In the spring of 1926, Benjamin Tucker, a banker and philanthropist from Long Beach and his wife Dorothy May built a second home on 12 acres of land that was once part of the estate of the world famous actress, Helena Modjeska. They soon fell in love with the flora and fauna of their beautiful canyon home, (named “Oakwood” by Dorothy) particularly the hummingbirds. Mr. Tucker began taking steps to increase the hummingbird population around their secluded home. Mr. Tucker focused on encouraging the hummingbirds to stay year-round instead of just the few weeks they spent resting here during their annual migration. For his first attempt he tied colorful ribbons to test tubes filled with pure honey and attached them to the trees, but bees and ants drove the hummingbirds off. After a time, he found four parts water to one part sugar to be the right food mixture. Trial and error brought unsuccessful versions of hummingbird feeders in the form of small mason jars covered with perforated tin tops, a quart jar, and a feeder fashioned from a gourd. Soon, Mr. Tucker found success with long-necked flasks and chicken feeders. Mr. Tucker was the first person to utilize multiple ports on a hummingbird feeder and is recognized as a father of modern day feeders.
At first, he was able to entice a few hummingbirds to say year-round. After a couple of years hummingbirds began to arrive by the dozens and then the hundreds. Word spread as local newspapers and magazines of the times such as Western Living featured stories about the famous “hummingbird cafeteria”. By 1929, people began dropping by to see the hummingbirds so the Tuckers decided to open their porch as a public bird viewing area. The Tuckers remained an integral part of the new sanctuary with Dorothy entertaining guests and Mr. Tucker feeding birds and tinkering in his workshop. In addition to feeding hummingbirds, Mr. Tucker built birdhouses and put out grain for the songbirds. Each year, the Tuckers went through a thousand pounds of sugar and two tons of grain for the large variety of birds who were now using Oakwood as a home or a stopover site on their migration.
Mr. Tucker worked closely with the San Fernando Valley Chapter of the Audubon Society to gather data on the birds at the sanctuary. He continued to work at the sanctuary long past its official dedication as a “Bird Preserve” by Audubon in May of 1939, just a few months before Mrs. Tucker’s passing. In July of 1940, a fire broke out in Mr. Tucker’s workshop completely destroying the shop and home. Health reasons prevented Mr. Tucker from rebuilding so in 1941 he presented the land to the California Audubon Society as a memorial to his wife. The Audubon Society rebuilt the house on the original site and ran the Dorothy May Tucker Sanctuary until 1969 when the property was deeded to a foundation sponsored by California State University, Fullerton.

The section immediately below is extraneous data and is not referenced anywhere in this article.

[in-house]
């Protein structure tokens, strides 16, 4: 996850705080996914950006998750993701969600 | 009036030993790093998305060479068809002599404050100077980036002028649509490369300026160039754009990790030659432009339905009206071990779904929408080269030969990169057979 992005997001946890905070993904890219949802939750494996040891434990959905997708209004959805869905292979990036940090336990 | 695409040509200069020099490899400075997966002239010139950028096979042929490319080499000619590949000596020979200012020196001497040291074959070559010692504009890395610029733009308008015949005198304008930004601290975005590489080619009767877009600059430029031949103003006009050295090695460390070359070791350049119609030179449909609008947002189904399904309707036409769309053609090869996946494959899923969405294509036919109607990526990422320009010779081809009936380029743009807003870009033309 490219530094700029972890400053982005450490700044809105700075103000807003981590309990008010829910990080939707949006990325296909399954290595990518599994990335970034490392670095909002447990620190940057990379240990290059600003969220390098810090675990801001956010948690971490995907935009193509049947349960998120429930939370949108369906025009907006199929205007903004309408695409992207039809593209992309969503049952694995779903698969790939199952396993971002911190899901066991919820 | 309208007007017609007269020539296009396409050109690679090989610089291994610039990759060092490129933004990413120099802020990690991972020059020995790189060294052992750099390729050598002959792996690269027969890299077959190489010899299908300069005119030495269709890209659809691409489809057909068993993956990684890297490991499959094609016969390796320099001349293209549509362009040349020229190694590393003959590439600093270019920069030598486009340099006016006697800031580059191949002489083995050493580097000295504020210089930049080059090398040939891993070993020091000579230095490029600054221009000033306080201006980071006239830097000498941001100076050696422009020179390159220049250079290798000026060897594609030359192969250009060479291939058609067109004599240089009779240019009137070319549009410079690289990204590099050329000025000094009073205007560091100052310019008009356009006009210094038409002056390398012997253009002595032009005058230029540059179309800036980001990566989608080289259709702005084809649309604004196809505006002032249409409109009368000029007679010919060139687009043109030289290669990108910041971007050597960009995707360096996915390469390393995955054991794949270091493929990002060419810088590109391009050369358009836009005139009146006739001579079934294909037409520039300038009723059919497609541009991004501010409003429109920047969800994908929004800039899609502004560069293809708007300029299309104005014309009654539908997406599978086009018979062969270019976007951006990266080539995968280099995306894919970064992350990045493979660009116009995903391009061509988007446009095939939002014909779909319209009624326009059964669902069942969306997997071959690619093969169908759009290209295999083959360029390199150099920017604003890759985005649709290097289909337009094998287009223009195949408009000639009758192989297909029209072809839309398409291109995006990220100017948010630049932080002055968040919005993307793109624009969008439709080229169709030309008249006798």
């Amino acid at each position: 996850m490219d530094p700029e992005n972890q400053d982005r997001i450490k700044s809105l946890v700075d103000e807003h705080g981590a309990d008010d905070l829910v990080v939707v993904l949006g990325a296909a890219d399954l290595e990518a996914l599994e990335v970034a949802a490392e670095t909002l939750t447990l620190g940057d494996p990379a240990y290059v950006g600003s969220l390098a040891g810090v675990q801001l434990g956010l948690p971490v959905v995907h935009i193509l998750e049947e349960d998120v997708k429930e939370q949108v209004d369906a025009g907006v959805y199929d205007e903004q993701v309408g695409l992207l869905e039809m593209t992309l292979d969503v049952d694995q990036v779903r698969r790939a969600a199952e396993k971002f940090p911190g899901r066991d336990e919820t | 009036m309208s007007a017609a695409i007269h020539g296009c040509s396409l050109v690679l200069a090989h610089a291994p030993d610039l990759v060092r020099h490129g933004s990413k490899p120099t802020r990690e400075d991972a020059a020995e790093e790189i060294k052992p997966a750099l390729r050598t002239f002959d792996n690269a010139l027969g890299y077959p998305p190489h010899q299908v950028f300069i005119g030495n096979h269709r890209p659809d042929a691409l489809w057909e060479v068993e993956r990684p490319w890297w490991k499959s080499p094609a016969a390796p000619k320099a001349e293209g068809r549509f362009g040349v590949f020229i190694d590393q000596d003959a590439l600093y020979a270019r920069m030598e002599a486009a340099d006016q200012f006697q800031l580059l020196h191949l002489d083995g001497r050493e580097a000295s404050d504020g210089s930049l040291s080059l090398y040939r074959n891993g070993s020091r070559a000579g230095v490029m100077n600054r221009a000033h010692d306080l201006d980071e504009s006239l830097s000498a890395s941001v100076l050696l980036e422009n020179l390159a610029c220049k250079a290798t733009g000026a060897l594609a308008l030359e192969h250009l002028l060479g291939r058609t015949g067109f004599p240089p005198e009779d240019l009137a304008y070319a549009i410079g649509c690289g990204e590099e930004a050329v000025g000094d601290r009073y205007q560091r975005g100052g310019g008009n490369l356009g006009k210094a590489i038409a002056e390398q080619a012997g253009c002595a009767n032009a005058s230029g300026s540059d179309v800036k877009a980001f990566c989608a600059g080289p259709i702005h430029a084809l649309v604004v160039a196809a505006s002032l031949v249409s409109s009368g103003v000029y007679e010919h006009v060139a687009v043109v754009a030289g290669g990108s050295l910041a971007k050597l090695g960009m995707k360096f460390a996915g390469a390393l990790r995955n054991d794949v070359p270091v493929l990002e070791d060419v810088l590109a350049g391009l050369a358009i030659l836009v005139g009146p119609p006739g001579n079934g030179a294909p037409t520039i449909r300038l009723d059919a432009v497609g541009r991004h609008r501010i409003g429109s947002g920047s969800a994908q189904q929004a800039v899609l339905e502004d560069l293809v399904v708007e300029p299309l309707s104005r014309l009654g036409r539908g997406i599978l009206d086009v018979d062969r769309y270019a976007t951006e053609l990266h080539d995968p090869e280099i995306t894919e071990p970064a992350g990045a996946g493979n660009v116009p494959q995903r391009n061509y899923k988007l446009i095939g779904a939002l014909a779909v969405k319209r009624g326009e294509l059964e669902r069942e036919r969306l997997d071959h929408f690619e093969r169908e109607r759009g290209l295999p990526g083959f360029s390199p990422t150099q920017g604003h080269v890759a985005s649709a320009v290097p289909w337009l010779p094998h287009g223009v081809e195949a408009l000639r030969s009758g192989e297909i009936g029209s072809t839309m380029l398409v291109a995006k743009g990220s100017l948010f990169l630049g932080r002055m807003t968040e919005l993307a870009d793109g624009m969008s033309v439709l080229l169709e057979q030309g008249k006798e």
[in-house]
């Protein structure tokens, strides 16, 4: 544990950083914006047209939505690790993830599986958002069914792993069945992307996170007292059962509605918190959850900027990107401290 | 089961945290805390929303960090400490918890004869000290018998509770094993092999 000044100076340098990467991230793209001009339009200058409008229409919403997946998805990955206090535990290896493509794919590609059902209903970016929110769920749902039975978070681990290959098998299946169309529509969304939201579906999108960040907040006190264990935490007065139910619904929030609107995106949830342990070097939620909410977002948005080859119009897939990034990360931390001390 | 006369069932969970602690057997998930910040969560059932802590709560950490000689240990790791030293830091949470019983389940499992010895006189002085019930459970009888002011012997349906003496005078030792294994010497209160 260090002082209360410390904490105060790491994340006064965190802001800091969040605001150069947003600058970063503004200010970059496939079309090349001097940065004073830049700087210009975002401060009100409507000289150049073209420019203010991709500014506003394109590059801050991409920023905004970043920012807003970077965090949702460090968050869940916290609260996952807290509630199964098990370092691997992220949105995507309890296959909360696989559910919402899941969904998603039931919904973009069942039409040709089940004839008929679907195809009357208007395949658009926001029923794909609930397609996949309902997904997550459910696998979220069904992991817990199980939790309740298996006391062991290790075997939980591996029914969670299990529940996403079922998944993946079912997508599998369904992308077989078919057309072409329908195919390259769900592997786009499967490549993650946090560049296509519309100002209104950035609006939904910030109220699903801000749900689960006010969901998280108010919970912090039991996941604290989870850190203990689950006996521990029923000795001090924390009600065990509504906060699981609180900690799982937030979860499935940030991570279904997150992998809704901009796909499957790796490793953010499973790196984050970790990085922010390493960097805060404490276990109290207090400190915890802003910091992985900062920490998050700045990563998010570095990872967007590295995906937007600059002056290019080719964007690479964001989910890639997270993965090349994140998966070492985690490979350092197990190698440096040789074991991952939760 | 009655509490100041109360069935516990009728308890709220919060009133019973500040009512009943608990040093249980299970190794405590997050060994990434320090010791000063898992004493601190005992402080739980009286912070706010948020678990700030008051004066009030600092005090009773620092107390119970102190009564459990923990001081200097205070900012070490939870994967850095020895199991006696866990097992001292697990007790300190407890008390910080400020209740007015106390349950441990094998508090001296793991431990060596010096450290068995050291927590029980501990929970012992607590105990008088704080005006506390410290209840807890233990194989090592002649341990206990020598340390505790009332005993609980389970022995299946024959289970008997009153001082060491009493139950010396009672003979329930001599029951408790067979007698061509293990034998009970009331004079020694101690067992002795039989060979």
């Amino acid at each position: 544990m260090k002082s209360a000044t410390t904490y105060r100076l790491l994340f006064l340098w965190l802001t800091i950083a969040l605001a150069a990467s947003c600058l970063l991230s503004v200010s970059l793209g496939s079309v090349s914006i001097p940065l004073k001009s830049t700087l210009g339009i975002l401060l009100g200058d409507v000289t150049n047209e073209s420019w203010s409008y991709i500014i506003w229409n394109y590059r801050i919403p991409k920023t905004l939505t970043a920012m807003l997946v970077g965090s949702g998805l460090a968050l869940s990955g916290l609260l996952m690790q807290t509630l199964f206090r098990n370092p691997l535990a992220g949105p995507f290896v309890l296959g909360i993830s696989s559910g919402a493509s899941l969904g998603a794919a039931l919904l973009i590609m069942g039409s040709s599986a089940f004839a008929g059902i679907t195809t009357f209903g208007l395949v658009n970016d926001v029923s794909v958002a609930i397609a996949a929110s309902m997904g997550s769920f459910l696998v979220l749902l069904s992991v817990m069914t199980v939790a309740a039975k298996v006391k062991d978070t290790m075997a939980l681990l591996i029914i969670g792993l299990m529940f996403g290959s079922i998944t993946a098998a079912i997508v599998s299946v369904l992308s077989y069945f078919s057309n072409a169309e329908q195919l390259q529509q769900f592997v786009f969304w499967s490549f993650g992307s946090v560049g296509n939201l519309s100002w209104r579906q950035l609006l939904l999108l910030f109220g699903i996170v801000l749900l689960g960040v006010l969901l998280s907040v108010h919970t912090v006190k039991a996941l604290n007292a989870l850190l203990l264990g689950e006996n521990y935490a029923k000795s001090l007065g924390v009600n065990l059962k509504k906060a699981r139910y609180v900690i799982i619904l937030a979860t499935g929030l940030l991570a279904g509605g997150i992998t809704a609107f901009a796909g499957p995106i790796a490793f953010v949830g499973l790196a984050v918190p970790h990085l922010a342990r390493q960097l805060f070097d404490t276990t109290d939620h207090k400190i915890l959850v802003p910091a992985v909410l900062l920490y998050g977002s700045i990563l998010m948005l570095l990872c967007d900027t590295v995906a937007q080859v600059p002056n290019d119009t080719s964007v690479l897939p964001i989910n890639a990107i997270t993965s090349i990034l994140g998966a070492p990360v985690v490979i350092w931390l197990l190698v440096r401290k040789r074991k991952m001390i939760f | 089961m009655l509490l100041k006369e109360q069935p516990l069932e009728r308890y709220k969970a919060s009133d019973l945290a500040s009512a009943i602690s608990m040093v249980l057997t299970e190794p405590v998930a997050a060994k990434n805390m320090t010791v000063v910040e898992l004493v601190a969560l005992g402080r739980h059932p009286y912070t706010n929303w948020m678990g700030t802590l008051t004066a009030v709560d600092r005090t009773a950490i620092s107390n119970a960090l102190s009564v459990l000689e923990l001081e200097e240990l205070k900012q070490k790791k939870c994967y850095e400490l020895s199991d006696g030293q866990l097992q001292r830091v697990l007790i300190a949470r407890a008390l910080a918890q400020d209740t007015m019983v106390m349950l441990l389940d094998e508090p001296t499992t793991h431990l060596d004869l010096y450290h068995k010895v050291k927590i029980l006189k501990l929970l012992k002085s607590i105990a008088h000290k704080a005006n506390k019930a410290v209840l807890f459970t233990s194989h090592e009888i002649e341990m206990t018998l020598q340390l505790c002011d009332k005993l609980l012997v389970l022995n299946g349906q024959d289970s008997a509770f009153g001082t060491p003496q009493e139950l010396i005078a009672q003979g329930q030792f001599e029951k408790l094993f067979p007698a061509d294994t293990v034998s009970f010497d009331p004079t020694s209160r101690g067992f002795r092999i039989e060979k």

The Environmental Nature Center (ENC) acquired Tucker Wildlife Sanctuary in 2021. The ENC will steward the facility and provide opportunities similar to those at the ENC – field trips for school and scout groups, Nature Camps, service learning, community programs, and more.
“We are committed to Benjamin and Dorothy Tucker’s legacy and excited for this opportunity,” said Bo Glover, Executive Director of the Environmental Nature Center. “The Tuckers wanted their property to be conserved as a wild bird sanctuary, refuge and preserve, and that is how we will manage it. We look forward to welcoming students and other visitors interested in learning about and enjoying the canyon’s native flora and fauna.”
In 1888, world-renowned Shakespearean actress Madame Helena Modjeska purchased 1340 acres in what came to be known as Modjeska Canyon. She hired famed architect Stanford White to design her new home, and named Arden for the forest setting in Shakespeare’s play “As You Like It”. The house became a gathering place for artists, writers, singers, and actors, both local and international. The centerpiece of the house was the large paneled library with space for her extensive collection of theater memorabilia, books, and works of art. She planted gardens, olive and citrus groves, raised horses, cattle, and farm crops, and maintained a large apiary. In her autobiography, Madame Modjeska wrote, “All our improvements had for their main object not to spoil what nature had provided…It was really a very peaceful retreat, far from the turmoil of the world”. For more information about Arden or to visit Madame Modjeska’s home, visit: http://www.ocparks.com/modjeskahouse/